When I was two I jumped off the roof because if Mary Martin could fly in Peter Pan if I got up high enough yelling “I can Fly!” I should be able to, uh no but it didn’t stop me from trying. Things happened that were bad. My dad beat the shit out of me and I would tell myself I was saving my mom and little brother from being hit and I probably was. I got molested by the man next door and never told a soul at home. My dad taught me how to defend myself when I was in 7th grade and I used what he had taught me in college when I was almost raped two different times. What did it teach me? It taught me that I was strong and could take life when it got bad. Being born blind in one eye taught me I could get along if I needed to and I could take the bullying that I got for it. And that I could protect others by standing up to bullies and that that scared bullies. When I was at an event at a college a blind girl attended and I remember being so mad at her. She was absolutely helpless even though she had a cane. She insisted she be walked everywhere even places she had already been taken. She had a cane! It was a college campus with braille markings and wide cement walkways. There was no excuse to be helpless except that her parents had taught her she was.

Working at camp I had adventures, I got struck by lightning. I learned if I had to kill a rattlesnake that I could even though it scared me. I took kids on backpack trips in the wilderness. We dealt with the pervert that was spying on the staff at night. When I was still at home my dad and I went down the American River when it was at flood and a Class iv not once but twice and I got a 3rd degree sunburn with the scars to match but I wouldn’t have traded it for the world because it was amazing. One of the most fun things I’ve ever done. I took rock climbing because to get my degree I had to either take sailing or rock climbing and I broke my foot on a rock face. I still got an A in the class because I kept coming on crutches. I learned that I really hated the idea of falling but if I had to I could climb and that I could trust the guy on the other end of the rope. I chose rock climbing because I really hate to get wet or swim.

I was always one of a few girls in those classes. My specialty was Outdoor Resource Management/ Naturalist Interpreter. I took a lot of math and science to get that degree and I also took Survival, backpacking, High Risk Outdoor Adventuring (which mostly involved how wilderness could kill you) and a lot of other classes that women just did not take. The women in the Rec dept were taking Recreation for the disabled, Playground management and all the acceptable “girl” courses and they were boring as shit.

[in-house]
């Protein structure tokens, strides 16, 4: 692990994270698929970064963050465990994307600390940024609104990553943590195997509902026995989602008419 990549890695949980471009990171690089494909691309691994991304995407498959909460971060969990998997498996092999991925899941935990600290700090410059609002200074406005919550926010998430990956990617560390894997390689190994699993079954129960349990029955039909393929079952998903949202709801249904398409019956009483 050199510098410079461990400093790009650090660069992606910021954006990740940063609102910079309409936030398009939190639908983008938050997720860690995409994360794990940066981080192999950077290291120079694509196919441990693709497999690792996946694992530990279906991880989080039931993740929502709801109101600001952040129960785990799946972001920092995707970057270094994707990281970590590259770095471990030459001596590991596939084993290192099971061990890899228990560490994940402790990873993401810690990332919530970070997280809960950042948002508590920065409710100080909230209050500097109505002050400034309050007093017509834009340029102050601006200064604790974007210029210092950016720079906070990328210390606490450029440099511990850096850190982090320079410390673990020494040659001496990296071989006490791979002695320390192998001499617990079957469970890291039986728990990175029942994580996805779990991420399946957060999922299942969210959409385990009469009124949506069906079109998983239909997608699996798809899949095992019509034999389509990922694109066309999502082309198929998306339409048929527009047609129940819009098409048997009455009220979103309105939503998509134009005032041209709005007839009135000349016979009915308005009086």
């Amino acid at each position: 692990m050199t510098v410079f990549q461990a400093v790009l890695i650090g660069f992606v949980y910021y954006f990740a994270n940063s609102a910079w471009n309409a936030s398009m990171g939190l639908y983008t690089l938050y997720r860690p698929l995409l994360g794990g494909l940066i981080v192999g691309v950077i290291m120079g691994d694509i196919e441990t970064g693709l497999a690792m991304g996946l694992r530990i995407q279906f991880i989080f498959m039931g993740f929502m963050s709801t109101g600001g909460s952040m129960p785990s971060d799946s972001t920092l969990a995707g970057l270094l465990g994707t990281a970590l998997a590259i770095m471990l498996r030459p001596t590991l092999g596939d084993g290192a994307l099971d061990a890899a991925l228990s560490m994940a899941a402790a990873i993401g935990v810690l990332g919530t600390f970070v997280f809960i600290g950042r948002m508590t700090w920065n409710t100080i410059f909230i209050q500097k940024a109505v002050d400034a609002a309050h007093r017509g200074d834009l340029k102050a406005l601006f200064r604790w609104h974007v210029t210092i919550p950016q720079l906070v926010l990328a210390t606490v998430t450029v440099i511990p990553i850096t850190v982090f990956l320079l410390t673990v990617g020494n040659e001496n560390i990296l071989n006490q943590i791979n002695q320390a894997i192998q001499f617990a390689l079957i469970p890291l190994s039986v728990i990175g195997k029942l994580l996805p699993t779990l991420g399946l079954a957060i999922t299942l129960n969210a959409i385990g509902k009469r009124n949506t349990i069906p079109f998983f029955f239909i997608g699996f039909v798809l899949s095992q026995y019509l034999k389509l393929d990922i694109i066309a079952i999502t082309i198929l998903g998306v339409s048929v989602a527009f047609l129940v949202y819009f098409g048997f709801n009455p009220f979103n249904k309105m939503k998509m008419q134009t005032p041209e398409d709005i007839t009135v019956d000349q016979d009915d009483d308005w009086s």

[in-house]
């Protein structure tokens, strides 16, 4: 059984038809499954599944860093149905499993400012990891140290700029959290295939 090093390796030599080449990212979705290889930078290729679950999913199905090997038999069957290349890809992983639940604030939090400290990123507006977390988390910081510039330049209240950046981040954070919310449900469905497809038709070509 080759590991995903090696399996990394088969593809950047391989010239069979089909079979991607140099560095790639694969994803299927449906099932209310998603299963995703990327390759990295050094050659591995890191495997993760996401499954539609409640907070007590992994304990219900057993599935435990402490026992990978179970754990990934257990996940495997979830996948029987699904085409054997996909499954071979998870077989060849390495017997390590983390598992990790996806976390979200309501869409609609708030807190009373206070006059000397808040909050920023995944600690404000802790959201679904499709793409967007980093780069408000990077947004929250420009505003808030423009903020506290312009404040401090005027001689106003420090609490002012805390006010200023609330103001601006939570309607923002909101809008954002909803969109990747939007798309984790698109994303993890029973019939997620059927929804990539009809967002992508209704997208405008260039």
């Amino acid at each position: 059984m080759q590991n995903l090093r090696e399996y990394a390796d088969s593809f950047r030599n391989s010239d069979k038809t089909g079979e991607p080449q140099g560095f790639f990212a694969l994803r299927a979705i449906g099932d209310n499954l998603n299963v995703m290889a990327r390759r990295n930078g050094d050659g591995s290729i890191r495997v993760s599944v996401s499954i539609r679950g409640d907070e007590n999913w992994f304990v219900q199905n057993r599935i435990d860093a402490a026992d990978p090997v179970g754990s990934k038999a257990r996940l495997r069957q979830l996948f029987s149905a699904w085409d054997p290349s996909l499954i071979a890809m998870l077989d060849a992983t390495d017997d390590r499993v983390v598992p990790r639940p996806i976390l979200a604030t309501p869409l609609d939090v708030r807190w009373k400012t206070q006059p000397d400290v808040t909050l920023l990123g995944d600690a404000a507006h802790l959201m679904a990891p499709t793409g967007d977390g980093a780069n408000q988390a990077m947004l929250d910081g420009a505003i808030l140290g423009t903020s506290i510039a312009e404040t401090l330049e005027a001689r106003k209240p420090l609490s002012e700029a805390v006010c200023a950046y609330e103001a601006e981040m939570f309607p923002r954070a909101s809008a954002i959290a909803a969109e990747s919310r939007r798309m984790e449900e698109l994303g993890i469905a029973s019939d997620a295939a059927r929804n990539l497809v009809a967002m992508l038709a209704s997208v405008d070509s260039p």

You do not grow without doing something, without taking chances, without getting bruised and broken and burnt. I still have a lot of growing to do but I’ve learned to love and lose when most of my family has died starting with my great-grandma when I was 5. I’ve had my heartbroken when I lost family, friends and lovers, pets or jobs and I get back up and I don’t yell “TRIGGER WARNING”. Real life doesn’t have trigger warnings. I’m not saying anything is easy. It isn’t and it can be very hard. I’ve had deep depressions, and I have tried to leave the planet when I was younger because my heart hurt. I won’t ever do it again unless I get a terminal diagnosis but if I do I will have lived first.

I have to say that my grandmother was the one who taught me to be brave and to have adventures. She went to the Yukon Gold Rush in 1906 when she was 16 with her girlfriend on a freighter. Before there were cruise ships or even very many phones, no planes if it got scary. She arrived in San Francisco shortly after the quake and came home with postcards of the devastation. When she was here in LA she climbed the local mountains before there were roads in the Angeles National Forest. Those wouldn’t be built until the 1930s. She was a silversmith, a leather worker. She did all kinds of needlework. She read constantly. She taught me divination and I have no idea where she learned it. When I was little she and my grandpa drove me all over LA to have adventures and see and do things. The first gift I got after my eye surgery was a beautiful book of Grimm’s Fairy Tales because she wanted to let me know she knew I would be able to see when everyone else was wondering if the operation would work. She taught me to trust and to try and I have for the most part. I have learned there are things to fear in life but courage means do it if you can and if you can’t accept that part of you to but you have to at least try.